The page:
California Genealogy and History Archives
|Henry Andrew Hardin
Intimately associated with the stock-raising interests of Sonoma county is Henry A. Hardin, who is the owner of a fine stock ranch near Sonoma which he rents to a tenant, being himself retired from active business cares and with his wife is enjoying the comforts which their combined efforts for many years have made possible. Since leaving the ranch they have made their home in Petaluma, at No. 220 Seventh street.
A native of the south, Mr. Hardin was born in Oldham county, Ky., February 13, 1833, but his recollections of his birthplace are dim at best, as when he was a small boy his parents removed with their family to Johnson county, Mo. There he gained a modest education in the country schools of the locality of his home, and when not in attendance during the short term, was employed on the home farm and also worked on a carding machine in preparing wool for market. He found this work rather uninteresting and monotonous after hearing of the larger prospects which the west had to offer, and when he was only nineteen years old he decided to take his future in his hands and come to the Pacific coast country. There were fifteen wagons in the ox-team train with which he set out from Missouri in 1852, and it was six months and twelve days before they arrived in California. The records do not state that they were molested by the Indians, but a foe of even greater danger attacked them in the form of cholera, from which a number of the party died. The journey finally completed, Mr. Hardin came direct to Sonoma county and near Sebastopol succeeded in securing work on a ranch. Later, in the same locality, he bought out a squatter and fenced in about four hundred acres, which he stocked with cattle and sheep, carrying stock-raising and dairying there for about ten years, or until the land title was settled. He then went into another section and bought five hundred and forty acres, which he utilized as he had his former tract, cattle and sheep raising and dairying, remaining on the ranch altogether for fifteen years, during which time he added to the size of the ranch by the purchase of two hundred acres of adjoining land. Subsequently he disposed of a portion of this acreage. In 1872 he bought eight hundred head of cattle that his brother had brought from Texas, meeting them at the forks of the Platte river, and from there he drove them to Nevada and sold them the following year. Returning to California, he stopped on his home place and in 1876 disposed of it and bought two hundred acres of land near Lakeville, upon which he located and made his home for the following nineteen years, selling it at the end of this time and purchasing in its place the fine stock ranch of land in the county owned by one person, comprising twelve hundred and forty acres. At one time, for about six years, he ran about six thousand sheep in Monterey county, on the Salinas river, making his home in Sonoma county during that time. For many years after purchasing his present property Mr. Hardin superintended it personally, but for sixteen years the active management of the property has been in the hands of a tenant, and since retiring from business he has made his home in Petaluma. He has a personal and kindly interest in his home town, the growth of which he has watched from a straggling village, and he has always favored the maintenance of churches and good schools, and has served on the boards of both as a trustee for many years. He has always supported the movements put forth that have been for the upbuilding of the county and advancement of the social and moral interests of the citizens.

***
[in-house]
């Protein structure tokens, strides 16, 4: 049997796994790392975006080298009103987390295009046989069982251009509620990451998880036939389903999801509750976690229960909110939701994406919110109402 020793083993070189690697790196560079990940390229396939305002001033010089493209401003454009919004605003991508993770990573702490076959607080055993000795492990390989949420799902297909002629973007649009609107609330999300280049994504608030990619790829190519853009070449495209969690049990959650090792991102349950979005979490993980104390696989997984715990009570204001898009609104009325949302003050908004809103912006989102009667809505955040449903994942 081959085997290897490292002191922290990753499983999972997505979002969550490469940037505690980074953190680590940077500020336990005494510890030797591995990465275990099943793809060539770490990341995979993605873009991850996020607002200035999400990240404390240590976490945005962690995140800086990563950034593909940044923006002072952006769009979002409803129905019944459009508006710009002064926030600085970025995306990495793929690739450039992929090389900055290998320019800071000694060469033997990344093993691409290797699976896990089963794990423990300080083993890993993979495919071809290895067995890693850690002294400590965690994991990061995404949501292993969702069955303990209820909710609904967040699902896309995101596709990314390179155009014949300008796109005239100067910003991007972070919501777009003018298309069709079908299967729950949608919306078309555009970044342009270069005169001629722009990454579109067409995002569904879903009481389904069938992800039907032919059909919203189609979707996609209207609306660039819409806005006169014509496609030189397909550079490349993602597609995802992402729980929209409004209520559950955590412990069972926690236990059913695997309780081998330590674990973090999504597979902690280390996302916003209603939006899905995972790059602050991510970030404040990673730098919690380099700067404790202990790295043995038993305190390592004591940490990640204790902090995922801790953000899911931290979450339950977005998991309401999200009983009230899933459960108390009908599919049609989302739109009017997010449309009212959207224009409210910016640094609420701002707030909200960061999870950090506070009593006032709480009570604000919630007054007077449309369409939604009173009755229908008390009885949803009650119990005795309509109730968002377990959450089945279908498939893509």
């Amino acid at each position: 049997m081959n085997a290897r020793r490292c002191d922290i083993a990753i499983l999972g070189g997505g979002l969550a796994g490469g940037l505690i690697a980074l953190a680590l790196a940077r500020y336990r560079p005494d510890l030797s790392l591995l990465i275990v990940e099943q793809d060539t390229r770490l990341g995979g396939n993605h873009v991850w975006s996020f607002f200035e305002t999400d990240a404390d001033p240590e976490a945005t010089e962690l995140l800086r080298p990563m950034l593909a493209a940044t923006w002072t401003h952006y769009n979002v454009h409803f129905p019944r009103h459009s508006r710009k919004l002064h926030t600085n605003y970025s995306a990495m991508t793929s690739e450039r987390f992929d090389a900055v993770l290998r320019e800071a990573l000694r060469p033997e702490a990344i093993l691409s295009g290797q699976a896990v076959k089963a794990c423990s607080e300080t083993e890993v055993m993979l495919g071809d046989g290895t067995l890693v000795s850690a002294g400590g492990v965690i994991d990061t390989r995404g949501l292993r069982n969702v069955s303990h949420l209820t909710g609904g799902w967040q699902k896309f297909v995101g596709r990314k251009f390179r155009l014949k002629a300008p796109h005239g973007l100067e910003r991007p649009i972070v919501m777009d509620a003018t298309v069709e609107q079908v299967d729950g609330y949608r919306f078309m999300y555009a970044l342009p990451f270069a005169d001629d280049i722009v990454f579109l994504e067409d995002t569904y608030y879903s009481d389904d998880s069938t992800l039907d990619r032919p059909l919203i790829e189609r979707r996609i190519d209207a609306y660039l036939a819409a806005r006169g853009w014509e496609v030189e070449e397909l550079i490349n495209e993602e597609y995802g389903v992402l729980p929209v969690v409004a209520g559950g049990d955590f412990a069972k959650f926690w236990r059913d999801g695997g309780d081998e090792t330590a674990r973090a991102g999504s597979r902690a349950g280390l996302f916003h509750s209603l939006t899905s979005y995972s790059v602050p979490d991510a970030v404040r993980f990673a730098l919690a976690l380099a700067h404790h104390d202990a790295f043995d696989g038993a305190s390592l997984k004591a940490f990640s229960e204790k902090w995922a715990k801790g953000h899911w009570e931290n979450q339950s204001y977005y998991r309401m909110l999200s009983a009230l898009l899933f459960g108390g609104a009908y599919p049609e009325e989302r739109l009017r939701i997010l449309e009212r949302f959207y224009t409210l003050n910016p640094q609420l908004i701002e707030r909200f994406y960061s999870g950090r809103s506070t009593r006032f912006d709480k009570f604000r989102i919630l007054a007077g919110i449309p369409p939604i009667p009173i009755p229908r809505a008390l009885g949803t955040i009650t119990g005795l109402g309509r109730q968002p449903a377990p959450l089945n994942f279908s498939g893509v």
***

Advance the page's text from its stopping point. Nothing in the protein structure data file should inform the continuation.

The first marriage of Mr. Hardin, in 1856, united him with Miss Mary E. Leard, a native of Illinois. Five children were born to them, but three of the number are deceased, Josephine, Robert H. and Andrew. Those living are Paschal H., a resident of Petaluma, and Rosetta, the wife of Judge N. J. Barry, of Reno, Nev. Mr. Hardinís second marriage occurred in 1869 and united him with Miss Martha M. Veale, also a native of Illinois. Five children were born of this marriage also, as follows: Dr. A. E. Hardin, who is practicing his profession in Washington; Ella Irene, the wife of Thomas Worth, of Sebastopol; Julia, the wife of Edwin Gregory, a rancher of Petaluma; Sara, the wife of J. Benson, the owner and manager of a ranch near Petaluma; and Mrs. Ida Jane Corbin.
Transcribed by Peggy Hooper 2011